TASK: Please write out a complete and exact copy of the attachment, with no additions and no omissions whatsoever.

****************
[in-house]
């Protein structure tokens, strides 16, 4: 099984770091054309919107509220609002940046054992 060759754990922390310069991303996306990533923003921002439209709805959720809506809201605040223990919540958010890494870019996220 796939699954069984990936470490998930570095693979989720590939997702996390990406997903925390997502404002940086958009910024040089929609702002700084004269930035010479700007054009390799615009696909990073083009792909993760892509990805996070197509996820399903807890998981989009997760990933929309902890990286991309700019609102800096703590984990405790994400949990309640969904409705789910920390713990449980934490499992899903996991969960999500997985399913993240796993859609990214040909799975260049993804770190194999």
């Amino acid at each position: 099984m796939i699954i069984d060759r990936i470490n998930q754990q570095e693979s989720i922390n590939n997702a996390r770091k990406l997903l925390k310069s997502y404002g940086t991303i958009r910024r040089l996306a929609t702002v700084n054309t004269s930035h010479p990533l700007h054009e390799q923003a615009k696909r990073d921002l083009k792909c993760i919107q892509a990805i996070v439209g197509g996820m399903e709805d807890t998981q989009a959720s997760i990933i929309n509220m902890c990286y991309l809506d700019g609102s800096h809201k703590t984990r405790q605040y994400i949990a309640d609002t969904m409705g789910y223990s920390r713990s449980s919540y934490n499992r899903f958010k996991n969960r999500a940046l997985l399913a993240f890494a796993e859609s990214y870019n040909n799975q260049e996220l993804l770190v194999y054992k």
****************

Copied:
[in-house]
């Protein structure tokens, strides 16, 4: 099984770091054309919107509220609002940046054992 060759754990922390310069991303996306990533923003921002439209709805959720809506809201605040223990919540958010890494870019996220 796939699954069984990936470490998930570095693979989720590939997702996390990406997903925390997502404002940086958009910024040089929609702002700084004269930035010479700007054009390799615009696909990073083009792909993760892509990805996070197509996820399903807890998981989009997760990933929309902890990286991309700019609102800096703590984990405790994400949990309640969904409705789910920390713990449980934490499992899903996991969960999500997985399913993240796993859609990214040909799975260049993804770190194999």
């Amino acid at each position: 099984m796939i699954i069984d060759r990936i470490n998930q754990q570095e693979s989720i922390n590939n997702a996390r770091k990406l997903l925390k310069s997502y404002g940086t991303i958009r910024r040089l996306a929609t702002v700084n054309t004269s930035h010479p990533l700007h054009e390799q923003a615009k696909r990073d921002l083009k792909c993760i919107q892509a990805i996070v439209g197509g996820m399903e709805d807890t998981q989009a959720s997760i990933i929309n509220m902890c990286y991309l809506d700019g609102s800096h809201k703590t984990r405790q605040y994400i949990a309640d609002t969904m409705g789910y223990s920390r713990s449980s919540y934490n499992r899903f958010k996991n969960r999500a940046l997985l399913a993240f890494a796993e859609s990214y870019n040909n799975q260049e996220l993804l770190v194999y054992k």